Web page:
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I’m Seeing Dead Children


Early in the day, I made another commitment to meditation. I sat for 21 looooonnng minutes, my head littered with stray thoughts and redirects.

Mid-afternoon, WidowRica called to talk me into a movie—“Amour.” “While most of Baltimore preps for the Ravens, let’s go to The Charles.” Told me M said the film’s about cohousing.

I’d read a review. Knew it was a story of devotional love. The husband, Georges, becomes caregiver to his increasingly dependent wife Anne after she endures a stroke, surgery, another stroke, indignity, dementia, and more indignity.

But cohousing?

Insert: Some months ago, I accompanied WidowRica and two of her friends to locations in downtown Baltimore. We looked at property for the construction of an intentional community, owned and designed by the residents, where each of us would have private space, share a communal kitchen, other planned areas, have company when we wanted and solitude when we didn’t—caring for each other during good health, bad, the ugly, all the way.

And the movie, well, it’s intense. Poignant. Painful. Excruciating. Real. Emmanuelle Riva brilliantly portrays Anne, the wife so cruelly assaulted by illness. I was jarred by her resemblance to my mother who died in 2011—the facial features, hair color and style, the wit and intelligence. Well, the wit and intelligence of Anne before multiple strokes.

Laura, Erma, and I (The Sisterhood) were at Mother’s side during her nine dying days when she refused food. She was snappy (“I guess breakfast is out of the question.”) through day six. Hospice came.

I thought too of my father. The transient ischemic attacks. A stroke. Another. Anne’s condition and the level of care required after her first stroke reminded me of him.  Unsteady, wobbly, he must’ve hated hearing, “Get your balance,” each time he struggled to stand. He fell and broke his hip in May of 2008, a few days before my husband died. Seven months later, my father had another stroke at the breakfast table. Laura, Erma, and I somehow moved him from the wheelchair to his bed. He was conversational, lucid, unlike Anne, who became demented. Then a third stroke affected his swallowing. Hospice came.

Of course, I thought of the months I was my husband’s caregiver—the small hopes and a surgical procedure that could have been a cure but wasn’t. No hope.

So, there was all that. The memories. Connections. My parents. My husband. The caregiving. The isolation. The horror, the diminishment, the downward spiral to helplessness.

My parent’s words, “Old age is a calamity.”

I saw an elderly neighbor and spoke with her briefly before the movie began. Later, she said, “We need better choices at end of life.”

“Final Exit Network,” I said.

WidowRica was seated beside me. WidowRica who’s been mourning four years, now. WidowRica (aka Sparkin’ Light) with her smile and joie de vivre. WidowRica whose widowy adventures, quests to feel alive, are similar to mine. WidowRica believes, as I do, that if she dies tonight of a massive coronary, FINE.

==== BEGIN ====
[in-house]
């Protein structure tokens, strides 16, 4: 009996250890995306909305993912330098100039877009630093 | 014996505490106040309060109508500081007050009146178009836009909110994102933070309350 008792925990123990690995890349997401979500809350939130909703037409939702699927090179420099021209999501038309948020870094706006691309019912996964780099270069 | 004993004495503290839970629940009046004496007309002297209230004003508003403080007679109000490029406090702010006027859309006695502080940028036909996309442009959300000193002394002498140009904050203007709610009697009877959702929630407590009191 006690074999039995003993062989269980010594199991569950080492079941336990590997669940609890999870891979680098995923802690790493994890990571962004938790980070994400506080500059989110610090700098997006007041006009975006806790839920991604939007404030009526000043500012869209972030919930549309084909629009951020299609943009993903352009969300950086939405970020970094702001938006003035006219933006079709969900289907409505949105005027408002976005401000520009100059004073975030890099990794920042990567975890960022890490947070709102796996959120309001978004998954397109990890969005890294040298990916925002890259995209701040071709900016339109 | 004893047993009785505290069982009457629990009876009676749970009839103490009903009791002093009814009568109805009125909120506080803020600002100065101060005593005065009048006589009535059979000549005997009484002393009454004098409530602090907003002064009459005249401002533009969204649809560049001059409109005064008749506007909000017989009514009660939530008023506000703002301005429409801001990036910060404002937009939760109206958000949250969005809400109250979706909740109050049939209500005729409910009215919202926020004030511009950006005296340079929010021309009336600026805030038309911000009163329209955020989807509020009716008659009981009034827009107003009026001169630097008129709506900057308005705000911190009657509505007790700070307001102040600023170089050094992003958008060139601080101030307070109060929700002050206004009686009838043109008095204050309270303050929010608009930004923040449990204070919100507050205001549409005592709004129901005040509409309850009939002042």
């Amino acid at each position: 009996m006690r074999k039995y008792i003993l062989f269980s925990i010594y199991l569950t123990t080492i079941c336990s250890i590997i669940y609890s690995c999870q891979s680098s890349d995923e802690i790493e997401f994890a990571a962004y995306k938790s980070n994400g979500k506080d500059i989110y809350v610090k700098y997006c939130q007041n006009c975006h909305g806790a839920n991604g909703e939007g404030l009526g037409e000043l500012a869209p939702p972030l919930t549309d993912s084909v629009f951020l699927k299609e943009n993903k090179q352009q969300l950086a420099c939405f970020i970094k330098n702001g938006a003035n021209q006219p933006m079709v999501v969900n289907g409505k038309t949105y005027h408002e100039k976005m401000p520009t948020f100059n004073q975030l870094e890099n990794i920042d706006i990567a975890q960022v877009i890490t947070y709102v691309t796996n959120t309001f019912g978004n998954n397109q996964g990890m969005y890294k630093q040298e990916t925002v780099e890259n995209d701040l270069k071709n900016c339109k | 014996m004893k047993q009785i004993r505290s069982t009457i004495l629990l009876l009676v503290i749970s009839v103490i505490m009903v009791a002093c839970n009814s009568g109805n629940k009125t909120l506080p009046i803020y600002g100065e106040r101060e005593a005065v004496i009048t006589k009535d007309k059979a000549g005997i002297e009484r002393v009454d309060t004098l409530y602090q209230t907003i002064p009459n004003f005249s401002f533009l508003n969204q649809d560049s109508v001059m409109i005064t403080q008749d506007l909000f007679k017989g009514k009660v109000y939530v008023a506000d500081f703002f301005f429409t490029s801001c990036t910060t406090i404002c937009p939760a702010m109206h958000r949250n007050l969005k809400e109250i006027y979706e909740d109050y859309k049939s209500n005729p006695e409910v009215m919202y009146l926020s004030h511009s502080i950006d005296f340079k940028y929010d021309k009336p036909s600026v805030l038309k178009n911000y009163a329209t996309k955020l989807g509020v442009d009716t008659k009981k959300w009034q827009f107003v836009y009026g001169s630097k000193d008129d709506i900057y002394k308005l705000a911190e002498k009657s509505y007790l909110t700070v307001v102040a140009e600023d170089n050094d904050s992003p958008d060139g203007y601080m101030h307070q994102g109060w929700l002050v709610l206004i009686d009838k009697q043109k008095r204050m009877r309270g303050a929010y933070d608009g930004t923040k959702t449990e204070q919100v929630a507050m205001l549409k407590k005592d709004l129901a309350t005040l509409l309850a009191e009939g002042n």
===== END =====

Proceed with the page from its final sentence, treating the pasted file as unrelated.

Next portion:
And, yes, I could see M’s “about cohousing.” Unlike Georges and Anne, those of us living this particular nexus would be among caring friends, lessening the burden for spouses, partners, our children—distributing it, really.

I just don’t want anyone to bear my weight.

My sons understand. The when. Before indignities define my life.

I drove home, preoccupied, chest pounding. Missed both exits near the Kingdom. This wasn’t a negative—the extra miles. I stared at the night sky and began to relax.

A piano passage danced softly. And then a radio voice interrupted with: “The Happiness Movement” and “World Database of Happiness.” I shook my head, as if to clear an aisle or two. How can any of us be happy when children are being droned?

I’d shifted from the brutality of devastating disease and old age to drones.

At home, I typed “The Happiness Movement” and “World Database of Happiness” into a search, finding several sites. One took me to “Politics,” where I saw a clickable “Peace.” Soon I was on another web address, reading, “The world has become more peaceful for the first time since 2009…” This was written in 2012. But it’s February of 2013, and I’m seeing dead children.

This day is an article. This article is a day. These words are as littered as I was when I sat, trying to quiet my mind. As littered as I was when I sat in the theater, littered with the past, littered with all the uncertainties of the future, choices, medical events that might make decisions less controllable or beyond any control, and littered with images of my parents, my husband, drones. All this as I drove, stared at the sky, came home, looked at the sites, clicking on highlighted words, leading to peace. Linking to peace. As if it ever could be that easy.

Missy Beattie lives in Baltimore. Email:  

Missy Beattie has written for National Public Radio and Nashville Life Magazine. She was an instructor of memoirs writing at Johns Hopkins’ Osher Lifelong Learning Institute in BaltimoreEmail:

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